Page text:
The Cars formed in 1976 with Greg Hawkes on keyboard, Orr on bass, David Robinson on drums, Ric Ocasek on vocals and rhythm guitar and Easton on guitar. Robinson was born in 1949 in the suburbs of Boston. He was in the porto-punk band the Modern Lovers (1970-74) with Jonathan Richman and Jerry Harrison (later of the Talking Heads). Robinson came up with the bands’ name and designed the covers for their albums.
The Cars had their first performance by the end of the year and released demos which they shopped around to various record companies. One called “Just What I Needed” got a strong response on AM Top 40 radio in Boston. Subsequently, The Cars were signed with Elektra Records and released their self-titled album in 1978. Other singles included “My Best Friend’s Girl” which peaked at #6 in Windsor (ON), and #35 on the Billboard Hot 100. In 1979, a second album titled Candy-O included the single “Let’s Go”.
“Let’s Go” was written by Ric Ocasek. The song features a series of claps, and is inspired in part by “Let’s Go” – a 1962 instrumental by the Reuters that features lyrical repetition of the song title. The Cars “Let’s Go” is about a young woman who is seventeen. In her prime, this woman in a knockout and can make a play for any man. All the guys are spellbound by her attractiveness: “She’s laughing inside, ’cause they can’t refuse. She’s so beautiful now…” For the narrator of the song “she’s my one desire.” He hangs out with her, stares at her risqué mouth. Though he is interested in her, she declines to have sex with her. She tells him she’s holding out. There is desire, tension, self-control, and the possibility things might shift. She tells him “I like the nightlife baby.”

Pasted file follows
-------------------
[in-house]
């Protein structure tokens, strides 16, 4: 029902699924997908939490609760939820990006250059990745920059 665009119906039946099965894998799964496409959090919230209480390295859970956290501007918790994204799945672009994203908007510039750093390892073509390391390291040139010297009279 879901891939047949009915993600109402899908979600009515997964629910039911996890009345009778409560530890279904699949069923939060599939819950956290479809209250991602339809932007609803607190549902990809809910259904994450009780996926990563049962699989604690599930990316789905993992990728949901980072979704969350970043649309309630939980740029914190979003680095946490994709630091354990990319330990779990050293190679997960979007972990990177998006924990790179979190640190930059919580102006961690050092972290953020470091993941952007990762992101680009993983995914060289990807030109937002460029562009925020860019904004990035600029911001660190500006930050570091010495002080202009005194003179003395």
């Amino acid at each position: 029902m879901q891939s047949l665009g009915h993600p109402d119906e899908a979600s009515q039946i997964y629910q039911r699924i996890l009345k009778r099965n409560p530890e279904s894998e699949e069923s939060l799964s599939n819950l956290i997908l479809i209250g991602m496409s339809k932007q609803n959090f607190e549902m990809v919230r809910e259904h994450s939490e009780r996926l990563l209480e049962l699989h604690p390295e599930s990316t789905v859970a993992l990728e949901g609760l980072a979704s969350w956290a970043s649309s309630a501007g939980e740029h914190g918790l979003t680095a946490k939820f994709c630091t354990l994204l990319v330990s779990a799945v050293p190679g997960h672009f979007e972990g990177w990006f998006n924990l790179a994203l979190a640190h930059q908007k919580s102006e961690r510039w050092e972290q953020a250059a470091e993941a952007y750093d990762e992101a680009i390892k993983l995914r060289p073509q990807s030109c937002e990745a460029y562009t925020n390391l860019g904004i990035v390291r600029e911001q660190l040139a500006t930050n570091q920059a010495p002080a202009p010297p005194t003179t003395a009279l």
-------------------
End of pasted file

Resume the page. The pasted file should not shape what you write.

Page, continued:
“Let’s Go” peaked at #1 in Vancouver, Tempe (AZ), Milwaukee (WI), and Toronto, #2 in Kansas City (MO), and New York City, #3 in San Francisco, Seattle, Washington D.C., San Diego, Tucson (AZ), Boston, Springfield (IL), #4 in Sacramento (CA), Denver, Cleveland, Phoenix, Minneapolis/St. Paul, Ottawa, and Allentown (PA), #5 in Springfield (MA), Bangor (ME), and Chicago, #6 in Burbank (CA), #6 in Atlanta, and Fort Worth (TX), #8 in Los Angeles, Columbus (OH), Honolulu, and Baltimore, #9 in Brockton (MA), and Presque Isle (ME), and #10 in Akron (OH), La Crosse (WI), and Buffalo. Internationally, “Let’s Go” peaked at #5 in Canada, #6 in Australia, and #14 on the Billboard Hot 100 in the USA.
The Cars performed in concert at the Pacific Coliseum in Vancouver on September 22, 1979. Nick Gilder was the opening act.
Then in 1980 The Cars released their third studio album titled Panorama. The lead single from the album was “Touch And Go“.